New charity packs a punch in fight against gang culture
A charity has been launched in the Black Country to keep young people away from gang culture.
Former councillor and MEP Bill Etheridge helped launched the not-for-profit charitable organisation, Supporting Futures, at an event attended by former Wolves star Mel Eves, four-time world kickboxing champion Kash Gill and Team GB Olympic boxing hopeful Niall Farrell.
It provides scholarships to encourage the rehabilitation, education and employability of young people in the Black Country through the medium of sport.
Bill Etheridge, fundraising director of Supporting Futures, said: "There is a large number of 16 to 20-year-olds out there at the moment who have come out of school without qualifications or any work because of this, more and more young people are falling into gang culture, knife crime and going down the wrong path.
"A couple of years ago I started going to a boxing gym. The more I got talking to the guys there I found out about all the brilliant work they do with young offenders and people in the system.
"It's really encouraging and inspiring that the guys at the gym make no secret that they have led a chequered past and now want to stop people going down the same route, it's a story of redemption.
"I thought why don't we do this before they offend instead?"
The scholarships will give youngsters the opportunity to train with local partners at boxing gyms and sports clubs, combined with education and mentoring.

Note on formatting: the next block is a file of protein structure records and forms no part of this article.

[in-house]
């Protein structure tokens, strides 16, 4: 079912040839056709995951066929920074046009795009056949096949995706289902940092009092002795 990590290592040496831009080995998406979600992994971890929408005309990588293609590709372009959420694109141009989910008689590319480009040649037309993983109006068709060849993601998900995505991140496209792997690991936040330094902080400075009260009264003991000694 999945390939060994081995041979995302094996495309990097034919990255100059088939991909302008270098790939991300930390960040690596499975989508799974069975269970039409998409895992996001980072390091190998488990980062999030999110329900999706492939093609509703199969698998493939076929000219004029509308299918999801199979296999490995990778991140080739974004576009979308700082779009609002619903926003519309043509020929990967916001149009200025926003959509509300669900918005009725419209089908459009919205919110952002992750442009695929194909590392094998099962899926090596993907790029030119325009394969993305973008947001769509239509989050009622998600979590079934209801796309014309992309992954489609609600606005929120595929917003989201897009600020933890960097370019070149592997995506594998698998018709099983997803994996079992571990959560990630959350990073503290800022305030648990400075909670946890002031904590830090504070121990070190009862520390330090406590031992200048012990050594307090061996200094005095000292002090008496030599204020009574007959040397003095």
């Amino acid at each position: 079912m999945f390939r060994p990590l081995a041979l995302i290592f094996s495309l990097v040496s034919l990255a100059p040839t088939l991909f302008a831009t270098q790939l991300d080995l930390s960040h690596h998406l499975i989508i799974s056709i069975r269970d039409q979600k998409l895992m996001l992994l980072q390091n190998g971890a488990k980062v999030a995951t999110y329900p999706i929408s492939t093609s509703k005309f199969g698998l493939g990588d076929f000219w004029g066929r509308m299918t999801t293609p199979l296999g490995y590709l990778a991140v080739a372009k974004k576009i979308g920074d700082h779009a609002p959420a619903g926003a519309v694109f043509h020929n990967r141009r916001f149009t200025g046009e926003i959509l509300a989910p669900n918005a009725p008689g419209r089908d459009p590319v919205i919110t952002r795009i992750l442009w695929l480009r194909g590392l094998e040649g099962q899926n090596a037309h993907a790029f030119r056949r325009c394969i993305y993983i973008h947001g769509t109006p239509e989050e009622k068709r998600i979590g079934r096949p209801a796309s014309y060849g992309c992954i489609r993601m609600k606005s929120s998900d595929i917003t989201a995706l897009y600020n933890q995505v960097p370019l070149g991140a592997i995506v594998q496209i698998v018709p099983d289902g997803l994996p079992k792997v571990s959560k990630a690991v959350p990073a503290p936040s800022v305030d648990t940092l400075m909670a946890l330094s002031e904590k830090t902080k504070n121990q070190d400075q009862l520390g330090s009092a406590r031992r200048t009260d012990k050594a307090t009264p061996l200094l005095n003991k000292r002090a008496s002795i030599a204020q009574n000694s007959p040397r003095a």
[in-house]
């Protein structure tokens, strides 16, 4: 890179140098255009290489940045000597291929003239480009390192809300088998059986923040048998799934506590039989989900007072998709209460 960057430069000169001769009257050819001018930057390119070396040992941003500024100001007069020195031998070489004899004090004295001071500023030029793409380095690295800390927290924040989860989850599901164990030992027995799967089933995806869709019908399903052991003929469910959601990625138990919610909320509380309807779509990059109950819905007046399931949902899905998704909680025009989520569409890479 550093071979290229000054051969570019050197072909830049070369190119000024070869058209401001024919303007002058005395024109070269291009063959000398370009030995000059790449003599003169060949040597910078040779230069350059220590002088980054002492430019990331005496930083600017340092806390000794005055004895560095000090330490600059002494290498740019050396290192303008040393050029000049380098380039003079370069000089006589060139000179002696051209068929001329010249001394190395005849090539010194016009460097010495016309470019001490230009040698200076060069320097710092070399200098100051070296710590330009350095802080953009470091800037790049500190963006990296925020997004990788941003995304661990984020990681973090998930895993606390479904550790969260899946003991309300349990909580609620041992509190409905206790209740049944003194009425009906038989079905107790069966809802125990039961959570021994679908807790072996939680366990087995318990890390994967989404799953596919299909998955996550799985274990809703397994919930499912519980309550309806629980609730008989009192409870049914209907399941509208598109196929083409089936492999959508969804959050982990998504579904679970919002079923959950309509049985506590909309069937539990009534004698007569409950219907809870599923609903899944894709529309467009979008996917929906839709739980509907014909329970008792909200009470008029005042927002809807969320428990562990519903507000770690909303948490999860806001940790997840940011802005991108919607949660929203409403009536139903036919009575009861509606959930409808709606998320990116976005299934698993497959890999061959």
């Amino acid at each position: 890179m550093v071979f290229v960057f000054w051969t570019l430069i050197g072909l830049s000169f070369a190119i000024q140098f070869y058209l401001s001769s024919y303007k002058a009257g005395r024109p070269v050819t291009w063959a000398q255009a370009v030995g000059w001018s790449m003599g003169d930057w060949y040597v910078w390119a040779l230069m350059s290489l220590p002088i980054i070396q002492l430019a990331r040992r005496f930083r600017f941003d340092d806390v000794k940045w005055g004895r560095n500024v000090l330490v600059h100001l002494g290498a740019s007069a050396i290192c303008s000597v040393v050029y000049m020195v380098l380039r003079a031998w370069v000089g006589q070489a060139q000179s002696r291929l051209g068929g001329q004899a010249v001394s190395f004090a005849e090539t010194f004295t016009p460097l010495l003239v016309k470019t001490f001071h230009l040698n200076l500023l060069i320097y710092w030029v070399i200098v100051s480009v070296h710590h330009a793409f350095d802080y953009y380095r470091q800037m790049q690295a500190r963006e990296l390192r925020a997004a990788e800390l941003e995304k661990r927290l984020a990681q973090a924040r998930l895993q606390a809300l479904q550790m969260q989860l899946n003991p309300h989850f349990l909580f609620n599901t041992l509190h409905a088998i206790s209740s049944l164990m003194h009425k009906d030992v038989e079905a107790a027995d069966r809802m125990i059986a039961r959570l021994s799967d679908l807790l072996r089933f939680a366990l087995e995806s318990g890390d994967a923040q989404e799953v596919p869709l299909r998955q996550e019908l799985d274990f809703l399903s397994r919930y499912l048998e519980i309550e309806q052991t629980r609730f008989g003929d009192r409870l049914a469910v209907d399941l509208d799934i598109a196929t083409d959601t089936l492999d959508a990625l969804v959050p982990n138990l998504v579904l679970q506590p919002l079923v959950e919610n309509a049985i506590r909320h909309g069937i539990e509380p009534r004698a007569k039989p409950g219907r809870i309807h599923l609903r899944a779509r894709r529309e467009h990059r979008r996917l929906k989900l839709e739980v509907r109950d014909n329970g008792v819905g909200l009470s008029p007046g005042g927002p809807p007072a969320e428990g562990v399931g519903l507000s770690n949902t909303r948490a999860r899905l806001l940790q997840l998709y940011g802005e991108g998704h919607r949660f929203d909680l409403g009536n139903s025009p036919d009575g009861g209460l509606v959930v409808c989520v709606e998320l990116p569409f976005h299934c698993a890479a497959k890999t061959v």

Bill added: "They will get pro-coaching in boxing, but at the same time they must accept one to one mentoring and education.
"In the months after the programme, I will take it upon myself to try and get them work by taking them to different employers. If we can get help just one person get into a job and away from crime then that's great."
Currently, the charity has partnered with Iron Masters Gym and RG Boxfit in Bilston to provide education, boxing lessons and mentoring sessions to individuals that secure a scholarship through Supporting Futures.
At the launch event on Monday, the sporting legends showed their support for the scheme.
Mel Eves was incredibly supportive and will be working with mentoring with the charity in the future. He said: "It's an important way to give empowerment to youth and free them of gang culture."
Young Olympic hopeful, Niall Farrell, added: "It gives young people hope that there is somewhere they can channel their energy."
The charity is currently reliant on charity donations and events, with the first one, an evening with Frank Bruno at the Robin in Bilston, taking place on Thursday, February 27.
They need £8,000 to get the first 10 young people through the course.
In the future as support for the charity grows, they hope to expand the number of sports offered in the programme and number young people they can help.
Any sports groups in the Black Country or young people who are interested in learning more about the organisation should get in touch through their website supportfutures.org.uk